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The Ataris “So Long, Astoria”

The Ataris
So Long, Astoria

With several indie releases and half-a-decade of constant touring, The Ataris venture out with their first major label record, So Long, Astoria. Spending the majority of 2002 writing and recording this record undoubtedly caused some of their fickle fans to lose interest.

So Long, Astoria picks up where the band’s last indie release, End Is Forever, left off. The record offers nothing new to fans acquainted with the group’s previous efforts except for an abundance of more mature themes, which in some cases hinders Astoria from becoming a great pop-punk record.

The record’s overblown productions are a change from 2001’s End Is Forever, which had a more experimental and fresh feeling.

Upon first listen, Astoria doesn’t offer any songs as instantly gratifying as “San Dimas High School Football Rules” was to their 1999 effort Blue Skies, Broken HeartsNext 12 Exits. Astoria does deliver a head-bobbing cover of Don Henley’s “Boys Of Summer,” though.

Kris Roe wrote all the original material at home in Indiana to reflect his childhood and the experiences he gained. The leadoff single, “In This Diary,” paints the picture of his typical summer and the revelation that growing up is better than being grown up.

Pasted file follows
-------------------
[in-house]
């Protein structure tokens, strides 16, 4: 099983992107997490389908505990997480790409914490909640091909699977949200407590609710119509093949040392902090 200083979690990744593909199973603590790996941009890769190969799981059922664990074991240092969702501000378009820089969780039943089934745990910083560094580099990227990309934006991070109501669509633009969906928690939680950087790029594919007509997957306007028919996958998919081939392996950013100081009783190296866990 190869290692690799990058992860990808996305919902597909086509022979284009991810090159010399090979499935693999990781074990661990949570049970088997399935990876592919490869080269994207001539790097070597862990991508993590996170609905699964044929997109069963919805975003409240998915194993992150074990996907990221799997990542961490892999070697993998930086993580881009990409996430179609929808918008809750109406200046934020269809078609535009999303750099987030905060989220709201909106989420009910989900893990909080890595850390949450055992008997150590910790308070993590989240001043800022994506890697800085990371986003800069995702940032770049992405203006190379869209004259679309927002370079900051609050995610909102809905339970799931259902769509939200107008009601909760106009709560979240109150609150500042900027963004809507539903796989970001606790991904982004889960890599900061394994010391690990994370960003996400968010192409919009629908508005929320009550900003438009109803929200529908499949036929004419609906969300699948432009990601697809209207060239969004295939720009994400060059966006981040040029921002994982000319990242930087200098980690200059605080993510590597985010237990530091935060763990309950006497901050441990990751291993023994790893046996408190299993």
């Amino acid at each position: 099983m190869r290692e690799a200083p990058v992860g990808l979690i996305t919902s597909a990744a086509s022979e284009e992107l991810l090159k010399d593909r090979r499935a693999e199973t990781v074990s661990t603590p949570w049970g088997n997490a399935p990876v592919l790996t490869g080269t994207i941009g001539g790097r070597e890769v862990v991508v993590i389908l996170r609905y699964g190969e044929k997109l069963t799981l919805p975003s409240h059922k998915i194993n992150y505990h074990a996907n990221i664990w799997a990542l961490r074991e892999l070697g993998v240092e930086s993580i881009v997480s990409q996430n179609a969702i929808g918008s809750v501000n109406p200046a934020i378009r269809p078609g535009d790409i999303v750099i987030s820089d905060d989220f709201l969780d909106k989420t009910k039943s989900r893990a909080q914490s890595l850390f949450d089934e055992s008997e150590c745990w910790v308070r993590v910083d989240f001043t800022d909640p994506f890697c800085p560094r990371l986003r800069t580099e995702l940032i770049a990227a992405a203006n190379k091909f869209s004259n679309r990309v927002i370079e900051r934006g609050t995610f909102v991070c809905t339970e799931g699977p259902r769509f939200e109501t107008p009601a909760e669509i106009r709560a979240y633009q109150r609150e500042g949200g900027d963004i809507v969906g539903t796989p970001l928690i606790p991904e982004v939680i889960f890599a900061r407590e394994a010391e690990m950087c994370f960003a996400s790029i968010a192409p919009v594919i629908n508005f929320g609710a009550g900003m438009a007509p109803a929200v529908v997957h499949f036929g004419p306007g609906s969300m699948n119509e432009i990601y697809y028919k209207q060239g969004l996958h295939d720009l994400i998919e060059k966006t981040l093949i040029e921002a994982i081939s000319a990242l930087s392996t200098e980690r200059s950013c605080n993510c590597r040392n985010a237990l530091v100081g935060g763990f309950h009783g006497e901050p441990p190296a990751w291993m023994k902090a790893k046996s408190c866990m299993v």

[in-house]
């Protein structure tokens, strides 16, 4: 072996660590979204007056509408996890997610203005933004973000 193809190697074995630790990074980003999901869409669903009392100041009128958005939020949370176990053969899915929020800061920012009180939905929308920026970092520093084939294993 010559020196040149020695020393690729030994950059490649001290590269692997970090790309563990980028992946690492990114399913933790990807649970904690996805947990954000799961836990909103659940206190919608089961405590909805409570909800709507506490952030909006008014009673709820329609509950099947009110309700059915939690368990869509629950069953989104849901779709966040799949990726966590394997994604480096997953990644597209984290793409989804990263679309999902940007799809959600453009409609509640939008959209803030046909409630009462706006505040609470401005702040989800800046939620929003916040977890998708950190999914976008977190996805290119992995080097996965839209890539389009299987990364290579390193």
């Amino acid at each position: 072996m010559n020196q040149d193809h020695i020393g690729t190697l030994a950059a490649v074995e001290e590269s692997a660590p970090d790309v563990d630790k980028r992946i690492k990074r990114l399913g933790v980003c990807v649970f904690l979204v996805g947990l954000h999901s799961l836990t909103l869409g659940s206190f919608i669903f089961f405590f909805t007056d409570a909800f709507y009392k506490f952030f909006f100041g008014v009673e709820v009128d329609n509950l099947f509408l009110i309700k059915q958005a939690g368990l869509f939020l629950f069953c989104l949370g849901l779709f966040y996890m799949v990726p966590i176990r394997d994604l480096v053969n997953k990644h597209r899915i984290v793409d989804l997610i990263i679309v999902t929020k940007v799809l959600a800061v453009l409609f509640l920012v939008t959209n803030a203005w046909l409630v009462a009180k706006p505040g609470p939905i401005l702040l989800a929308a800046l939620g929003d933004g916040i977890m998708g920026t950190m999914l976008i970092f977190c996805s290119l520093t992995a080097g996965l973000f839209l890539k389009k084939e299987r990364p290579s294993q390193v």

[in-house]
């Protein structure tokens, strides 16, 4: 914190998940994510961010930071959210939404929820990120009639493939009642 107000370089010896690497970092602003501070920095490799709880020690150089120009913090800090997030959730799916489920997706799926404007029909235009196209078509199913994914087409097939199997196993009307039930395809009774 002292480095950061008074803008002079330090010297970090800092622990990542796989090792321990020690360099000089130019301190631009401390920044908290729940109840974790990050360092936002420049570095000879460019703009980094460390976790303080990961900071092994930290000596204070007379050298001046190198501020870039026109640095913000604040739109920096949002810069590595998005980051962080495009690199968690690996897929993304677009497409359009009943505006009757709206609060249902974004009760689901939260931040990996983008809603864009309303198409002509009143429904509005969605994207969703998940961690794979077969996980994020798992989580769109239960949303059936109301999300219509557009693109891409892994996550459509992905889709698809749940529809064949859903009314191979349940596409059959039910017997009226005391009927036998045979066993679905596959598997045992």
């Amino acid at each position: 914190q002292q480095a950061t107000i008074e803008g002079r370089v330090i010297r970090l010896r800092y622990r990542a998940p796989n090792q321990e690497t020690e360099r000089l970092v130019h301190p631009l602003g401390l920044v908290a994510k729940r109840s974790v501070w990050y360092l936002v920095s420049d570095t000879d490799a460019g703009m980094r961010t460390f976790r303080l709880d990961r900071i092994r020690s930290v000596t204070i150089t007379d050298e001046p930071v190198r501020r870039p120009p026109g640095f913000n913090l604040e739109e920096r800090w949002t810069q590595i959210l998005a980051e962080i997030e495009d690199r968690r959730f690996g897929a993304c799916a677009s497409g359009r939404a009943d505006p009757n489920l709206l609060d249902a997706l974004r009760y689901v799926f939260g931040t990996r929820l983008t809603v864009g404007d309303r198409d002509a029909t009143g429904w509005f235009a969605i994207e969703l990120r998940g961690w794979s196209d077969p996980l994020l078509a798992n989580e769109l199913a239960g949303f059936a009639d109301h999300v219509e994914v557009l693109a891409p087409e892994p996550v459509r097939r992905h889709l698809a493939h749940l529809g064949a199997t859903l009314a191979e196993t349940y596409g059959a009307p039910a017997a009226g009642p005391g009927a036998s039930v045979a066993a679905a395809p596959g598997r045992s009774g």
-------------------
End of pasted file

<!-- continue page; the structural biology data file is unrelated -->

After receiving a letter from a dying fan in Australia, Roe wrote one of Astoria‘s finest tunes, “My Reply.” The song mixes of poignant lyrics, that don’t depress the listener, and music that captures the feeling reflected through them, creating a song that is a welcome antidote to the current pop-punk scene (i.e. Sum 41 and Good Charlotte).

“Unopened Letter To The World” is a perfect example of how the band’s uses lyrics to describe settings and help the average listener see the image they craft for themselves. The former delivers a line that could’ve come straight from Kurt Cobain: “If I die tomorrow/would this song live on forever/here is my/unopened letter to a world/that never will reply.”

“The Saddest Song” explores new territory for the band, tackling the issue of fatherhood. The track is the album’s emotional center and is included in two versions. The second is a stripped-down acoustic version that serves as a bonus track that also wraps up the 57-minute record.

So Long, Astoria holds its own against modern pop-punk classics such as Green Day’s Dookie and Blink-182’s And although it is not a revolutionary record that will change the face of popular music, it is a giant leap forward from the latest offerings from All-American Rejects and New Found Glory.

Contact Pablo Saldana at